Out of purchasing Christmas gifts for our four kids, three grandkids, puppy, girlfriends, mailman, cleaning lady and our Molino Singleton family, truly my favorite gifts to buy are for strangers. Certainly no one in my family needs more stuff. My kids don’t even live at home any longer, yet you wouldn’t know it from the huge quantity of clothes left behind in their rooms.
Yet underpriviledged people actually are in need of new stuff. Although my family and I are completely blessed to afford new shoes, coats, clothing, underwear, socks, beauty products, cell phones, top-of-the-line sneakers, Ravens gear, gifty gadgets and stupid stuff on our Christmas lists, multitudes of others are not so fortunate nor can easily order online using a ‘1-click’ manuever.
If I am able to assist strangers in experiencing a merrier Christmas, and help take some of the pressure off of the limited-budget moms and dads, I am all for it. Because my husband and I were able to give our young children very merry Christmases, is the exact reason I want to pay it forward.
Shopping for “adopted kids” armed with vague lists (provided by social workers) of favorite colors, sizes (sometimes), and desired toys, I meticulously choose their Christmas gifts. Even though I do not know the children, nor provided with their names, I want the gifts to be right. I want recipient #E-12 to feel happy as I imagine his eyes widening while he unwraps the Hot Wheels on Christmas morning. I want recipient #E-27 to like the pink pants and shirt adorned with a cute kitty face; and hope it fits her. And the basketball and football intended for the unknown teen I adopted? I imagine him outside dribbling and throwing with his buddies after the wrapping paper is quickly torn off.
Do you remember that sinking feeling as a child unwrapping an item you didn’t want or not receiving that one special gift from Santa, 100 percent certain he would deliver it to your house from his sleigh? (Kids don’t understand the behind-the-scenes of Christmas gift buying – they think elves make everything!)
The last few years I have adopted a handful of homeless children living in Baltimore County shelters through a small but mighty organization called Empower4Life in Parkville, Md. (Their founder and executive director, Jennifer Barrett Cox, is a parishioner of St. Mark, Fallston, with her husband and children; she grew up in St. Joseph’s Church, Fullerton.)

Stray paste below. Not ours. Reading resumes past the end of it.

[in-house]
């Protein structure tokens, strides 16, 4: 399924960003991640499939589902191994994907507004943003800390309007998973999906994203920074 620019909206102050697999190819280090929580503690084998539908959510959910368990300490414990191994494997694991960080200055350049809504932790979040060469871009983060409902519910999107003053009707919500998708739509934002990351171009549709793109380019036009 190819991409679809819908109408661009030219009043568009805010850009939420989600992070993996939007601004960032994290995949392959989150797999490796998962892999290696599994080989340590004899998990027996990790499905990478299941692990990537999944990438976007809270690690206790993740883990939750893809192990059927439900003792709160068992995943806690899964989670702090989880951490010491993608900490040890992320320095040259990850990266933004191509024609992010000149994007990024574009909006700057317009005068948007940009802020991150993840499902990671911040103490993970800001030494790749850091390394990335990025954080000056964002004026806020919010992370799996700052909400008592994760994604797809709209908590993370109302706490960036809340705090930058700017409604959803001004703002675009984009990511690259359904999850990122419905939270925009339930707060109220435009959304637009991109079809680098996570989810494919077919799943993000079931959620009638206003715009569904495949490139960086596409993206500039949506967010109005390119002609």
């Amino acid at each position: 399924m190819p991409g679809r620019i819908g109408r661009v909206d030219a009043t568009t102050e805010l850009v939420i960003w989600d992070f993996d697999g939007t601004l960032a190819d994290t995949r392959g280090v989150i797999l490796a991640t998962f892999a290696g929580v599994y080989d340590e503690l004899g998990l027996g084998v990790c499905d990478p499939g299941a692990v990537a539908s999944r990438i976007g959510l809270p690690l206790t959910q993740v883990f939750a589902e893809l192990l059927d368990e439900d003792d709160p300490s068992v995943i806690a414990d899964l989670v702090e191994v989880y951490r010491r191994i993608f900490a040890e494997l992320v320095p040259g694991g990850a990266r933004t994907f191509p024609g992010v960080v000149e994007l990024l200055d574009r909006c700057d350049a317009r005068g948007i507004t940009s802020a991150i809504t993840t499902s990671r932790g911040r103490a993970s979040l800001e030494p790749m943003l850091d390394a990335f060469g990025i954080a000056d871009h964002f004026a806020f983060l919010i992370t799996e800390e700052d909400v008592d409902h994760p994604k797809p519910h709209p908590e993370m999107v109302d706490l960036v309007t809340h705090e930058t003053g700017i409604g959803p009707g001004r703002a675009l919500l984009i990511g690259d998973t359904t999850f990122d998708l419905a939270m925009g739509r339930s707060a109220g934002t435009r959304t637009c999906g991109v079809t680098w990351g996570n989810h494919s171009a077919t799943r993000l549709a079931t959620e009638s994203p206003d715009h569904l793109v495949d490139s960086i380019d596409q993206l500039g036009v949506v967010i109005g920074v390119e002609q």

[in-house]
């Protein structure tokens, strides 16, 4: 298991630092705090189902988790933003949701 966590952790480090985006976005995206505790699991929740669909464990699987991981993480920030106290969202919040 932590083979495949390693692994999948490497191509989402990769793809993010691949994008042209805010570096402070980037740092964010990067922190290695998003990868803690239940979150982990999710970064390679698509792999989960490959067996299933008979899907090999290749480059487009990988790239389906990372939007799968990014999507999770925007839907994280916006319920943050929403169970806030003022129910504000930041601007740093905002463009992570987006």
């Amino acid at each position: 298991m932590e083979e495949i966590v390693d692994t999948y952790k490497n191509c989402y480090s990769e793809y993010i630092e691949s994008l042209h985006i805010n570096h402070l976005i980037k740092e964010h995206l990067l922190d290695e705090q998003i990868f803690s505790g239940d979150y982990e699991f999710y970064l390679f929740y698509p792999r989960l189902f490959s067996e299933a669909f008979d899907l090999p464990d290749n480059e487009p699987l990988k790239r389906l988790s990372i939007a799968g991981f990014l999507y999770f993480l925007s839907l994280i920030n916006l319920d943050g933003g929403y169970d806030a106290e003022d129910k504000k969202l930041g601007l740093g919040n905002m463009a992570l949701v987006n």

After I selected three children on her Adopt-A-Child list, she sent a second mass email announcing they added 70 additional children. Cox reports a record number of 218 children currently living in five homeless shelters her organization serves; worse is this number is expected to rise. She is very determined each one of them receives a gift plus a new outfit.
Upsetting enough these children must wake up on Christmas morning in a homeless shelter without a house to call home; but then … not to have gifts to unwrap??? BIG sad face.
Empower4Life is only one of countless Baltimore-area organizations – Catholic or otherwise – who seek gift-givers. I strongly encourage you to select one in your area which “calls” to you and pulls on your heart (you will know the reason!) to help a child or senior feel more loved on December 25.
This Christmas season, as your family and mine add unnecessary “stuff” to the pile collecting in our closets, dressers, and cabinets, let us remember there are good and hardworking families in our community who are not as blessed to afford new things. Adopt one or more today!
Following is a partial list of nonprofit organizations in the Baltimore area that asks for Christmas gifts and/or supplies and money. Please note some require the gifts to be purchased and dropped off early to mid-December; therefore, allow yourself ample time for the process. On their behalf, thank you for your generosity.
- Assistant Center of Towson Churches: actconline.info
- Baltimore Child Abuse Center: bcaci.org
- Casey Cares Foundation: caseycares.org
- Center for Pregnancy Concerns: cpcforhelp.org
- Sarah’s House, Our Daily Bread, Villa Maria School, St. Vincent’s Villa others at Catholic Charities: cc-md.org
- St. Vincent de Paul of Baltimore: vincentbaltimore.org
- The Samaritan Women: instituteforsheltercare.org
- Adopt a family or child through your parish or add to a “mitten tree” or toy collection
For more on Advent in the Archdiocese of Baltimore, click here.